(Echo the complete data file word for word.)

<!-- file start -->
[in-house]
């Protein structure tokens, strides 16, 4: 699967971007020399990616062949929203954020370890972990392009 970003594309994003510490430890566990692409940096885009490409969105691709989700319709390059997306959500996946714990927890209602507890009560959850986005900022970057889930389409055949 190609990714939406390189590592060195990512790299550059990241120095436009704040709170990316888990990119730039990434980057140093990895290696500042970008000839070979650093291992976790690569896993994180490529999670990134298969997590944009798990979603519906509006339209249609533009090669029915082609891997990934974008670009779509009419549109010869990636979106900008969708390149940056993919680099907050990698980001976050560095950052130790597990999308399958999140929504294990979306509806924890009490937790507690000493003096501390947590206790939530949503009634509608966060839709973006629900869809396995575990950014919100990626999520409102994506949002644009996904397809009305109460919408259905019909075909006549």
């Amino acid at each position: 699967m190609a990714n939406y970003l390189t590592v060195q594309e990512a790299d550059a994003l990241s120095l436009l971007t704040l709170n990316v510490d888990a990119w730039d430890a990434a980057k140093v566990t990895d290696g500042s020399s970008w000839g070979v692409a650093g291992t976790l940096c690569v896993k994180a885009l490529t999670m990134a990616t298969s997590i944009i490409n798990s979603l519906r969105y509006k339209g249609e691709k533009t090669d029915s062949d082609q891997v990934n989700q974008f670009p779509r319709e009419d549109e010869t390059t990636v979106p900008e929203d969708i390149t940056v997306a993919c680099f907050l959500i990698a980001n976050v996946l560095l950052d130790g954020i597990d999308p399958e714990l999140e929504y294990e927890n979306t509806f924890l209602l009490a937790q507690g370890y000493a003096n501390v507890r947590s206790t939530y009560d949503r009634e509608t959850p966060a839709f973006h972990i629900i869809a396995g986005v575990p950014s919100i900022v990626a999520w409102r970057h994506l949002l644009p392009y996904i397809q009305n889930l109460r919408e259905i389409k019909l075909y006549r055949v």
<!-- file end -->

[in-house]
């Protein structure tokens, strides 16, 4: 699967971007020399990616062949929203954020370890972990392009 970003594309994003510490430890566990692409940096885009490409969105691709989700319709390059997306959500996946714990927890209602507890009560959850986005900022970057889930389409055949 190609990714939406390189590592060195990512790299550059990241120095436009704040709170990316888990990119730039990434980057140093990895290696500042970008000839070979650093291992976790690569896993994180490529999670990134298969997590944009798990979603519906509006339209249609533009090669029915082609891997990934974008670009779509009419549109010869990636979106900008969708390149940056993919680099907050990698980001976050560095950052130790597990999308399958999140929504294990979306509806924890009490937790507690000493003096501390947590206790939530949503009634509608966060839709973006629900869809396995575990950014919100990626999520409102994506949002644009996904397809009305109460919408259905019909075909006549």
């Amino acid at each position: 699967m190609a990714n939406y970003l390189t590592v060195q594309e990512a790299d550059a994003l990241s120095l436009l971007t704040l709170n990316v510490d888990a990119w730039d430890a990434a980057k140093v566990t990895d290696g500042s020399s970008w000839g070979v692409a650093g291992t976790l940096c690569v896993k994180a885009l490529t999670m990134a990616t298969s997590i944009i490409n798990s979603l519906r969105y509006k339209g249609e691709k533009t090669d029915s062949d082609q891997v990934n989700q974008f670009p779509r319709e009419d549109e010869t390059t990636v979106p900008e929203d969708i390149t940056v997306a993919c680099f907050l959500i990698a980001n976050v996946l560095l950052d130790g954020i597990d999308p399958e714990l999140e929504y294990e927890n979306t509806f924890l209602l009490a937790q507690g370890y000493a003096n501390v507890r947590s206790t939530y009560d949503r009634e509608t959850p966060a839709f973006h972990i629900i869809a396995g986005v575990p950014s919100i900022v990626a999520w409102r970057h994506l949002l644009p392009y996904i397809q009305n889930l109460r919408e259905i389409k019909l075909y006549r055949v």